visual template can eventually destroy a culture just as effectively as
a deadly virus.
and repair of pattern languages
patterns are more-or-less permanent, yet there exists a process of repair
and replacement. Now and then, we may play Devil's Advocate and ignore
old solutions so as to see new, innovative ones in an old discipline.
A new pattern is superior if it increases the connectivity with the majority
of established patterns compared to the old pattern it is replacing. It
could have a broader context, or supersede several older patterns, thus
tightening the language. This is a process whose goal is to strengthen
an existing pattern language by repair and evolution, so as to preserve
accumulated wisdom by keeping it relevant to changing needs.
Much less frequently,
a paradigm shift occurs to make an entire pattern language irrelevant:
e.g., horse-drawn vehicles are replaced by automobiles. That does not
invalidate the pattern language showing how to create the former; it just
makes that end product less desirable. While the technology and materials
changed, however, many patterns were saved almost intact in going from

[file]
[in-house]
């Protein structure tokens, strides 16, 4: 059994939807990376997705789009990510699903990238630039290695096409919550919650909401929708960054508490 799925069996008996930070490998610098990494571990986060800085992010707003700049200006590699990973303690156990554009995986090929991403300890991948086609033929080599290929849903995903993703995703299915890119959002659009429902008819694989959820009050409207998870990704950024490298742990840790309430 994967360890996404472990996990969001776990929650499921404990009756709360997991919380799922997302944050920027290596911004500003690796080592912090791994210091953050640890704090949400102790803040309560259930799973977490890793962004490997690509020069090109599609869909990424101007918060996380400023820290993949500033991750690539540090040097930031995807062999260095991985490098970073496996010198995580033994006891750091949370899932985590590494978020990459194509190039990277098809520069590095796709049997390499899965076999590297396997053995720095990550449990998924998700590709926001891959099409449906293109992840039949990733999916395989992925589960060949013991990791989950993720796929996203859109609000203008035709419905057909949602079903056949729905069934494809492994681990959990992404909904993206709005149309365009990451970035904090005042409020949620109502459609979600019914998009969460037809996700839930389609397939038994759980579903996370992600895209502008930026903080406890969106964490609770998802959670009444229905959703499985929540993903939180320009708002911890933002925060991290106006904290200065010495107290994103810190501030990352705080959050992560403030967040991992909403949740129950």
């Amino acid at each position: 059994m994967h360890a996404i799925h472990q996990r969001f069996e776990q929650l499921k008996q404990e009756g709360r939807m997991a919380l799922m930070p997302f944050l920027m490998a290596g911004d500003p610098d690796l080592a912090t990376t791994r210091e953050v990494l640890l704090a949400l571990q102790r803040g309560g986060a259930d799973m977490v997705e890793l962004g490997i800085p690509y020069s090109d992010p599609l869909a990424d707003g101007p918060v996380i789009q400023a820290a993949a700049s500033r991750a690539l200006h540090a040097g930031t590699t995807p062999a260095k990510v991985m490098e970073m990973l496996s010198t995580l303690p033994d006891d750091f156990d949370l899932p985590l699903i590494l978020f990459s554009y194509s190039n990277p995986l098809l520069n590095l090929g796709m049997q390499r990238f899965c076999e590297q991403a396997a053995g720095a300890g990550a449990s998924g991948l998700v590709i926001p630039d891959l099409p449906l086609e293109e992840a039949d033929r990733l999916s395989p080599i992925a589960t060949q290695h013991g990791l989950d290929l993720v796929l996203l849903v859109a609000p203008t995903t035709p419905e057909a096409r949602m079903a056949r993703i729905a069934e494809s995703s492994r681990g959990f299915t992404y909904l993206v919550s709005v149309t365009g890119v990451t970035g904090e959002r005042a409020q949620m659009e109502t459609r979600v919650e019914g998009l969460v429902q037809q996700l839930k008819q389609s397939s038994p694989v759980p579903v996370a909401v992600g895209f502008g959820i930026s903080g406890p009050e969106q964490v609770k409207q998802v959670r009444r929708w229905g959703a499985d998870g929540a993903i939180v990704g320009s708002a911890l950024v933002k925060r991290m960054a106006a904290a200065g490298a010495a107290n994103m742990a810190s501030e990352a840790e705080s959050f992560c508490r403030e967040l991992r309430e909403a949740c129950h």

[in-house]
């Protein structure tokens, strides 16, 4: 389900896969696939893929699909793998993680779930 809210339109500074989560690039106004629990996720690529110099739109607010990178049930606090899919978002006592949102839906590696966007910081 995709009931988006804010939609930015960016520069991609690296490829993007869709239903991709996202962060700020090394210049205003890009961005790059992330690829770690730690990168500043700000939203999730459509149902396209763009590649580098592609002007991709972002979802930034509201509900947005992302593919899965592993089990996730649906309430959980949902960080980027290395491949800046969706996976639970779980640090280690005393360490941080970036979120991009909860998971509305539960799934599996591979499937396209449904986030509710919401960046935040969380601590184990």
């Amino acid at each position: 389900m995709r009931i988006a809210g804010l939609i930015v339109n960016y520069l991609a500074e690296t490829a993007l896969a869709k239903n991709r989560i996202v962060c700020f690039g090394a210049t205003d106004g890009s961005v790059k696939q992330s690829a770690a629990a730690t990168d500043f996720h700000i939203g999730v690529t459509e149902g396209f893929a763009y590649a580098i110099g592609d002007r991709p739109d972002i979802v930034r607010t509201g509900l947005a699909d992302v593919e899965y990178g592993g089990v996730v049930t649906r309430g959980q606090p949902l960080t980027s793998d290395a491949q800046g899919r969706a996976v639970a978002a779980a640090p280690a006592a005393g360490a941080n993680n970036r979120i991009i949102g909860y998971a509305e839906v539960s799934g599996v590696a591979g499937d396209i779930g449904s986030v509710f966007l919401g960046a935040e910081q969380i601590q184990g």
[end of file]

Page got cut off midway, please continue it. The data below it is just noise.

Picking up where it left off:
carriages to cars. In general, the adoption of innovation is greatly facilitated
by minimizing the perception of change; and consequently the number of
patterns that need to be replaced. It is wasteful to throw out a repository
of patterns, some of which may have been established over millennia.
of a new pattern language need not displace an older one entirely. Coexistence
of competing or complementary patterns is often desirable and even necessary,
especially if the new patterns occupy different positions in the hierarchy
(by acting on different scales). If properly connected, they will lead
to a richer and more stable complex system. Patterns for the automobile
transportation network were falsely believed to be threatened by patterns